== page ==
The seven members of Arlington’s legislative delegation have locked up the farm vote – or at least the support of a political-action committee representing the farm vote.
The Virginia Farm Bureau Federation AgPAC, has endorsed 39 candidates for state Senate and 87 for House of Delegates. Endorsements are “based on recommendations of local committees of farmers” and “candidates are evaluated through a grassroots process on their understanding of the needs and challenges that we as farmers face in today’s times,” said Wayne Pryor, chairman of the Virginia Farm Bureau Foundation.
It hasn’t been a particularly good year for some state legislators from the Sun Gazette coverage area – Democrats all – who managed to contort themselves into pretzel-like shapes in first demanding that Gov. Northam (and, in some cases, Lt. Gov. Justin Fairfax) resign, then abruptly reversing course. It was amateurish, and fortunately a few – though not all – of our delegation avoided looking so foolish.
It’s still early, but we think a number of the legislators are so deserving of endorsements that there is no point in waiting:
Grief. Anger. A sense of helplessness. A desire to do something. After years of horrific mass shootings in the United States, including here in Virginia, the emotions that come after reading that more lives have been tragically cut short feel all too common.
After twin mass shootings left at least 30 dead in 24 hours, President Donald Trump disappointed gun safety activists by failing to call for any m
One of the bills Virginia lawmakers hoped would be considered during this week’s special session is what’s called a red flag law. This is legislation that permits police and family members to get a court order to seize guns from someone who’s a danger to themselves or others. But Republicans punted on the law and all new gun-related legislation. On the House floor, Democratic Delegate Richard “RIP” Sullivan ran down a list of Republicans at the federal level who’ve announced support for “Red Flag” laws.
Six members of Arlington’s seven-member General Assembly delegation won perfect scores from the Virginia League of Conservation Voters for the 2019 session, with the seventh not too far behind.
State Sens. Barbara Favola and Janet Howell and Dels. Patrick Hope, Rip Sullivan, Alfonso Lopez and Mark Levine each received 100-percent rankings in the organization’s annual scorecard, released in late June.
They were among 49 legislators – 11 senators and 38 delegates – to vote with the conservation organization 100 percent of the time during the winter session.
Jacob Warner Olson Timmons sat on the lap of Gov. Ralph Northam and grasped the Governor's large pen. They were at Walker Chapel United Methodist Church, where the governor would sign HB 1979 (Jacob's Law) on June 25. The ceremony was being held where Jacob attends Walker Chapel Preschool, and the room was full of children twirling in circles, bouncing on the bench, and tugging at their seersucker suits and floral spring dresses.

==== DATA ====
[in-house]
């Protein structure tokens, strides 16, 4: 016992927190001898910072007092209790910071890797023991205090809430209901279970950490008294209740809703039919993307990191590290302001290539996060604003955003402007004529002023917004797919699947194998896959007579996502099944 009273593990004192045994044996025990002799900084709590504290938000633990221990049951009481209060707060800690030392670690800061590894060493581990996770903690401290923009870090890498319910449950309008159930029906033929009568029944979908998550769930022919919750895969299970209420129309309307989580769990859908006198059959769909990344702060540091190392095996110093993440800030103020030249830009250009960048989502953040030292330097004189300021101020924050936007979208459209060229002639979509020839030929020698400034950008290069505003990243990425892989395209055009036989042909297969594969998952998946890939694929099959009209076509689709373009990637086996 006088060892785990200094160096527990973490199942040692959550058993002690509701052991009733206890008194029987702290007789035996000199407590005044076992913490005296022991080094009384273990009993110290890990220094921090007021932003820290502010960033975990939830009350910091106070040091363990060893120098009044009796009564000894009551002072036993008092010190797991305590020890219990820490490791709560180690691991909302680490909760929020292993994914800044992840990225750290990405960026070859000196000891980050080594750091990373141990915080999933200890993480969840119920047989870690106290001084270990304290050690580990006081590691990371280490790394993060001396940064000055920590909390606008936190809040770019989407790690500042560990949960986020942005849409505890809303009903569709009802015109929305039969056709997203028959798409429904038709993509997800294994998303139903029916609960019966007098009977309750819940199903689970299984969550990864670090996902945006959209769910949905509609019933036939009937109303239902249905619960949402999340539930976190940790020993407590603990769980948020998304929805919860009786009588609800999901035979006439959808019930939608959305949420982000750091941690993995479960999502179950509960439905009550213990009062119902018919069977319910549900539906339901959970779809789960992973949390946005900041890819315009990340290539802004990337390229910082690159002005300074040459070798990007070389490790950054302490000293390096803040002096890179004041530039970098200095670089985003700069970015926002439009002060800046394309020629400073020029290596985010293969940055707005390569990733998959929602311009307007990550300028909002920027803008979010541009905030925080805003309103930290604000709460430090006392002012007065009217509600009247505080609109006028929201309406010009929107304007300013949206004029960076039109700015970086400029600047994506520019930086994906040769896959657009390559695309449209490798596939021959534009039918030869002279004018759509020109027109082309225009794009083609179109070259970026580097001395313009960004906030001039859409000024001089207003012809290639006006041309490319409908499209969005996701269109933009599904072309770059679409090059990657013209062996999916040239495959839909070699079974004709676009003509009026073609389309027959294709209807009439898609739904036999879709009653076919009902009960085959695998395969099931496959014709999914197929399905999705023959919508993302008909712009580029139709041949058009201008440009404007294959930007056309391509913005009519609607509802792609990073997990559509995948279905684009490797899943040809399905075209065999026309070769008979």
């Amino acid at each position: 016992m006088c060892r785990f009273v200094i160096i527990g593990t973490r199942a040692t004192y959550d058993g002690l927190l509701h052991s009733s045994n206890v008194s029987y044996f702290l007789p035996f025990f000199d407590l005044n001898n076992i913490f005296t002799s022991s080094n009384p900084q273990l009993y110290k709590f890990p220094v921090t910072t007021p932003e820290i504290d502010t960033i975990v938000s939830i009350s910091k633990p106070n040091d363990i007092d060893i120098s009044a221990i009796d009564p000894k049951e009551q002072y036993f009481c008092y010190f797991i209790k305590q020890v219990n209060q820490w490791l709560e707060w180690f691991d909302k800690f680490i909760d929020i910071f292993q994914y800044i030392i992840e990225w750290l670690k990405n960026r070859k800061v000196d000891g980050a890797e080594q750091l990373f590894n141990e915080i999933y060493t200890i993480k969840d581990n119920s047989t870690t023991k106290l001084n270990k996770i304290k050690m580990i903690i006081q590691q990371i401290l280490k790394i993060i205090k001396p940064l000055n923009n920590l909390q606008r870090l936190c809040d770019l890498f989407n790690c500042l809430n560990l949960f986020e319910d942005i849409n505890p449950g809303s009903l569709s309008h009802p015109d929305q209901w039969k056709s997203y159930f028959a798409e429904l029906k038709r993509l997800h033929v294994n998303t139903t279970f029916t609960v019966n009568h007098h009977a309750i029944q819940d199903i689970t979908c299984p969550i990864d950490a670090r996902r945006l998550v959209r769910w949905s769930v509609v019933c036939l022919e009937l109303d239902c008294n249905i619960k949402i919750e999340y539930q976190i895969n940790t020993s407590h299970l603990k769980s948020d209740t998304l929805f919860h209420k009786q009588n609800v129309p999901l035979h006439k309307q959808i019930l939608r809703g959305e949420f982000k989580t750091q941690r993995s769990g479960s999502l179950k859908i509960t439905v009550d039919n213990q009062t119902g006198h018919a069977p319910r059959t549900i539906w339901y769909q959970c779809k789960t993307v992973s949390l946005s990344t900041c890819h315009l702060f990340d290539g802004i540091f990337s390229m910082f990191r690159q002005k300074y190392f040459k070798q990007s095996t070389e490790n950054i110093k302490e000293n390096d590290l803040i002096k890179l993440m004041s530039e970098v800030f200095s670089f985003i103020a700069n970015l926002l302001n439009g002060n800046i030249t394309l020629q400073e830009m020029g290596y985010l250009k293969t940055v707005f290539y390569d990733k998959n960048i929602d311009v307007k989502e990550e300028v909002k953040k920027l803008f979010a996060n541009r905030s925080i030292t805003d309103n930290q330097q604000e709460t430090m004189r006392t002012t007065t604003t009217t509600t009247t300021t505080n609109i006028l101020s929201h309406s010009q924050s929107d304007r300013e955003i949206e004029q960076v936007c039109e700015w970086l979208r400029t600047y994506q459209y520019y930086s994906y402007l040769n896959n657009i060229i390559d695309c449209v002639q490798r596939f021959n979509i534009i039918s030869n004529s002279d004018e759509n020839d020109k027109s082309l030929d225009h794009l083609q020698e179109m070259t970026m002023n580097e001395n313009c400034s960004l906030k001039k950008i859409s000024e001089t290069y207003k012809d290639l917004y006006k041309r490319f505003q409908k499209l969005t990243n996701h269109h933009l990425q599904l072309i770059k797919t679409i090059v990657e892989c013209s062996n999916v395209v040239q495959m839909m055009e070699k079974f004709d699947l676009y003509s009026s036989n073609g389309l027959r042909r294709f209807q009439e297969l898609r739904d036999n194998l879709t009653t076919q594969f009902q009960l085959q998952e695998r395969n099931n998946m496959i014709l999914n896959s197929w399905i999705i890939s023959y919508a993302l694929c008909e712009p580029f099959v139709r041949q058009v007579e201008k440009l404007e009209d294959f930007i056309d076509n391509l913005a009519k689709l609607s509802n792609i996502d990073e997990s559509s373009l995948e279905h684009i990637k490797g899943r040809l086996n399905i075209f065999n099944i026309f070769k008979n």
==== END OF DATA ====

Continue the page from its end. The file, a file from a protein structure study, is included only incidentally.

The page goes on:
A new law in Virginia will strengthen surrogacy rights for gay and straight couples as well as single parents.
On Tuesday, Virginia Gov. Ralph Northam signed Jacob's Law, which is named for a 3-year-old boy whose parents endured a lengthy legal battle in Wisconsin to obtain parental rights of their son.
Jay Timmons and Rick Olson live in Virginia, but decided to go through the surrogacy process in Wisconsin.
But just six weeks before Jacob was born, a judge in Wisconsin took their parental rights away.
As he embarks on what likely will be an easy journey to re-election, Del. Rip Sullivan says he has been effective in the minority and will be more so if Democrats win the majority in Richmond.
“I have gone to Richmond and been a leader,” Sullivan (D-48th) said in campaign-kickoff remarks to about 175 people at the March 6 meeting of the Arlington County Democratic Committee.
“There’s work to be done,” Sullivan said, but “the ball is moving forward.”
Legislation approved by the General Assembly should close a little-noticed gap in the statutes that set out Virginia’s limitations periods for contract actions.
The well-understood general rule for Virginia contract actions is that the deadline is five years for a written contract and three years for an oral contract. But a 2016 ruling from the Supreme Court of Virginia highlighted a gap: the five-year limitations period applies only when the contract in question is signed by the party sought to be charged with a breach.
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